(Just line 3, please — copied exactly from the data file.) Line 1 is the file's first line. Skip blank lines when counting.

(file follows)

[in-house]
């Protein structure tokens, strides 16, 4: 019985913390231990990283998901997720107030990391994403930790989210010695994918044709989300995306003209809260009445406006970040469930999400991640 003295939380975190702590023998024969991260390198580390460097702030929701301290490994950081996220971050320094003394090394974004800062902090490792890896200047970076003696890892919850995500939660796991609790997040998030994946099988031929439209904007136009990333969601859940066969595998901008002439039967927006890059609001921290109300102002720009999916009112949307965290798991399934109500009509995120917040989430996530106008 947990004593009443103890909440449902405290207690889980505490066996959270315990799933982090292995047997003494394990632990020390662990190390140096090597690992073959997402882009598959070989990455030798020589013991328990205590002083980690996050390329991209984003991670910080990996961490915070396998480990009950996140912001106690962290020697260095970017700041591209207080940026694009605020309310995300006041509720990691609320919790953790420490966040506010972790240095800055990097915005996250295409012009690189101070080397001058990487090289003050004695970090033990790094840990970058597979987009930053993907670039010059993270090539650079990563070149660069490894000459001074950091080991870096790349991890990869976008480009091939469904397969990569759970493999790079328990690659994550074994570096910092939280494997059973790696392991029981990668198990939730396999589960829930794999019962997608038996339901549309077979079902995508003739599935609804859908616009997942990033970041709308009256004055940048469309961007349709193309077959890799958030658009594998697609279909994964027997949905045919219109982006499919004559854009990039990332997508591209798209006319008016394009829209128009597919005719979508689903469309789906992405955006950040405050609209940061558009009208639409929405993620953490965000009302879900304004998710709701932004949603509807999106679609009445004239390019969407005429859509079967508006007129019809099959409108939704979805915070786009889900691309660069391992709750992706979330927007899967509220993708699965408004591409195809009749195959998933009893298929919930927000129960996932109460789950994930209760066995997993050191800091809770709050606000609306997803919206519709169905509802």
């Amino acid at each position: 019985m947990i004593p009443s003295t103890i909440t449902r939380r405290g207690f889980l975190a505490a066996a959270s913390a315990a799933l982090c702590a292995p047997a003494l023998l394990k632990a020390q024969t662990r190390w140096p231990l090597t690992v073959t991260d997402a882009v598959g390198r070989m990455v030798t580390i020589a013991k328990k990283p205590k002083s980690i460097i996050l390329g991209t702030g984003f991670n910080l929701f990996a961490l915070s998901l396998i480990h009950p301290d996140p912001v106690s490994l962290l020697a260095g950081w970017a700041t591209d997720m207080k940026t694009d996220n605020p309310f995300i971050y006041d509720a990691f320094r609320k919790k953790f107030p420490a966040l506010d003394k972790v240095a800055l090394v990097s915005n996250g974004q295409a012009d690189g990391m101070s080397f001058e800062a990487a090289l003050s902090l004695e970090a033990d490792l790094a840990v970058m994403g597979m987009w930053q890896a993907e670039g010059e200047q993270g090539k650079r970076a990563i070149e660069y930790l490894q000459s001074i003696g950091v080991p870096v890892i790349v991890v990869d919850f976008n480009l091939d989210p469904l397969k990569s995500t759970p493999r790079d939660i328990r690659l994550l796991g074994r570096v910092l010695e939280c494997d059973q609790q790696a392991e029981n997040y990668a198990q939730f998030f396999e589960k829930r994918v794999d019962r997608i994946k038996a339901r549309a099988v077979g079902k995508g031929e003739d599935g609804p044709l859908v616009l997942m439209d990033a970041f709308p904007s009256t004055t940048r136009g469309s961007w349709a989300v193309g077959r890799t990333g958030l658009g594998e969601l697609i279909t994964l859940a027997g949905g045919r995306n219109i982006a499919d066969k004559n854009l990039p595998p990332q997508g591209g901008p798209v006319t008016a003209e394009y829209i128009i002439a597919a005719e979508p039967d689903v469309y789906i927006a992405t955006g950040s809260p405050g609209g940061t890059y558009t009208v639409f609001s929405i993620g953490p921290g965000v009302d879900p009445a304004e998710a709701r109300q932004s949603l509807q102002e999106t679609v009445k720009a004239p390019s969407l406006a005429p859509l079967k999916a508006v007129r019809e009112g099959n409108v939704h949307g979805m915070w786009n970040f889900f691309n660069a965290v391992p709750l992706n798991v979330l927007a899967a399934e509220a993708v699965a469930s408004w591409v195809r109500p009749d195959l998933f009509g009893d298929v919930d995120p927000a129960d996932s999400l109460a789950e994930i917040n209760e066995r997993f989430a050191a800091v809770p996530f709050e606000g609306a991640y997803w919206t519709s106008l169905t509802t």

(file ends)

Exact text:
């Amino acid at each position: 019985m947990i004593p009443s003295t103890i909440t449902r939380r405290g207690f889980l975190a505490a066996a959270s913390a315990a799933l982090c702590a292995p047997a003494l023998l394990k632990a020390q024969t662990r190390w140096p231990l090597t690992v073959t991260d997402a882009v598959g390198r070989m990455v030798t580390i020589a013991k328990k990283p205590k002083s980690i460097i996050l390329g991209t702030g984003f991670n910080l929701f990996a961490l915070s998901l396998i480990h009950p301290d996140p912001v106690s490994l962290l020697a260095g950081w970017a700041t591209d997720m207080k940026t694009d996220n605020p309310f995300i971050y006041d509720a990691f320094r609320k919790k953790f107030p420490a966040l506010d003394k972790v240095a800055l090394v990097s915005n996250g974004q295409a012009d690189g990391m101070s080397f001058e800062a990487a090289l003050s902090l004695e970090a033990d490792l790094a840990v970058m994403g597979m987009w930053q890896a993907e670039g010059e200047q993270g090539k650079r970076a990563i070149e660069y930790l490894q000459s001074i003696g950091v080991p870096v890892i790349v991890v990869d919850f976008n480009l091939d989210p469904l397969k990569s995500t759970p493999r790079d939660i328990r690659l994550l796991g074994r570096v910092l010695e939280c494997d059973q609790q790696a392991e029981n997040y990668a198990q939730f998030f396999e589960k829930r994918v794999d019962r997608i994946k038996a339901r549309a099988v077979g079902k995508g031929e003739d599935g609804p044709l859908v616009l997942m439209d990033a970041f709308p904007s009256t004055t940048r136009g469309s961007w349709a989300v193309g077959r890799t990333g958030l658009g594998e969601l697609i279909t994964l859940a027997g949905g045919r995306n219109i982006a499919d066969k004559n854009l990039p595998p990332q997508g591209g901008p798209v006319t008016a003209e394009y829209i128009i002439a597919a005719e979508p039967d689903v469309y789906i927006a992405t955006g950040s809260p405050g609209g940061t890059y558009t009208v639409f609001s929405i993620g953490p921290g965000v009302d879900p009445a304004e998710a709701r109300q932004s949603l509807q102002e999106t679609v009445k720009a004239p390019s969407l406006a005429p859509l079967k999916a508006v007129r019809e009112g099959n409108v939704h949307g979805m915070w786009n970040f889900f691309n660069a965290v391992p709750l992706n798991v979330l927007a899967a399934e509220a993708v699965a469930s408004w591409v195809r109500p009749d195959l998933f009509g009893d298929v919930d995120p927000a129960d996932s999400l109460a789950e994930i917040n209760e066995r997993f989430a050191a800091v809770p996530f709050e606000g609306a991640y997803w919206t519709s106008l169905t509802t």